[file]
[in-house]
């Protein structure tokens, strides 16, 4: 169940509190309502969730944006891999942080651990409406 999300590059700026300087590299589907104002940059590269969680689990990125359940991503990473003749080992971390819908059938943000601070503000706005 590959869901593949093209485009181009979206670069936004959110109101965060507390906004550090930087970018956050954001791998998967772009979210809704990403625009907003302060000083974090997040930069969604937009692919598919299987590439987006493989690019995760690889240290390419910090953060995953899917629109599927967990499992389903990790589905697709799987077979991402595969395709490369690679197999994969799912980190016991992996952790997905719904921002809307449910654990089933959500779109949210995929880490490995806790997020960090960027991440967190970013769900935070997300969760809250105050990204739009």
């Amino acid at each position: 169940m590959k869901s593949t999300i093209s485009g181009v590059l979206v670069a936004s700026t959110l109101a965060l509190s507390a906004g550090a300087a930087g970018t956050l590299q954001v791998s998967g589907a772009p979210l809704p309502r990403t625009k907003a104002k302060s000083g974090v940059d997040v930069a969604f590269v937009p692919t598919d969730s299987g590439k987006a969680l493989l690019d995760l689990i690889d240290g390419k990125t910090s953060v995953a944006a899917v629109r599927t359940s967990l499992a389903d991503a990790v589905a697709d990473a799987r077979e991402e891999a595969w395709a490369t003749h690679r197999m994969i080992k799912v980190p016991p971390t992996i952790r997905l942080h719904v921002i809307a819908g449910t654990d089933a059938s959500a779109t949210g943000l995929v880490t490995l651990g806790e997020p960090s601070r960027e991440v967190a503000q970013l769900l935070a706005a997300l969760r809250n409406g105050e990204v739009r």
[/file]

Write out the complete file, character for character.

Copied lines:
[in-house]
């Protein structure tokens, strides 16, 4: 169940509190309502969730944006891999942080651990409406 999300590059700026300087590299589907104002940059590269969680689990990125359940991503990473003749080992971390819908059938943000601070503000706005 590959869901593949093209485009181009979206670069936004959110109101965060507390906004550090930087970018956050954001791998998967772009979210809704990403625009907003302060000083974090997040930069969604937009692919598919299987590439987006493989690019995760690889240290390419910090953060995953899917629109599927967990499992389903990790589905697709799987077979991402595969395709490369690679197999994969799912980190016991992996952790997905719904921002809307449910654990089933959500779109949210995929880490490995806790997020960090960027991440967190970013769900935070997300969760809250105050990204739009």
């Amino acid at each position: 169940m590959k869901s593949t999300i093209s485009g181009v590059l979206v670069a936004s700026t959110l109101a965060l509190s507390a906004g550090a300087a930087g970018t956050l590299q954001v791998s998967g589907a772009p979210l809704p309502r990403t625009k907003a104002k302060s000083g974090v940059d997040v930069a969604f590269v937009p692919t598919d969730s299987g590439k987006a969680l493989l690019d995760l689990i690889d240290g390419k990125t910090s953060v995953a944006a899917v629109r599927t359940s967990l499992a389903d991503a990790v589905a697709d990473a799987r077979e991402e891999a595969w395709a490369t003749h690679r197999m994969i080992k799912v980190p016991p971390t992996i952790r997905l942080h719904v921002i809307a819908g449910t654990d089933a059938s959500a779109t949210g943000l995929v880490t490995l651990g806790e997020p960090s601070r960027e991440v967190a503000q970013l769900l935070a706005a997300l969760r809250n409406g105050e990204v739009r």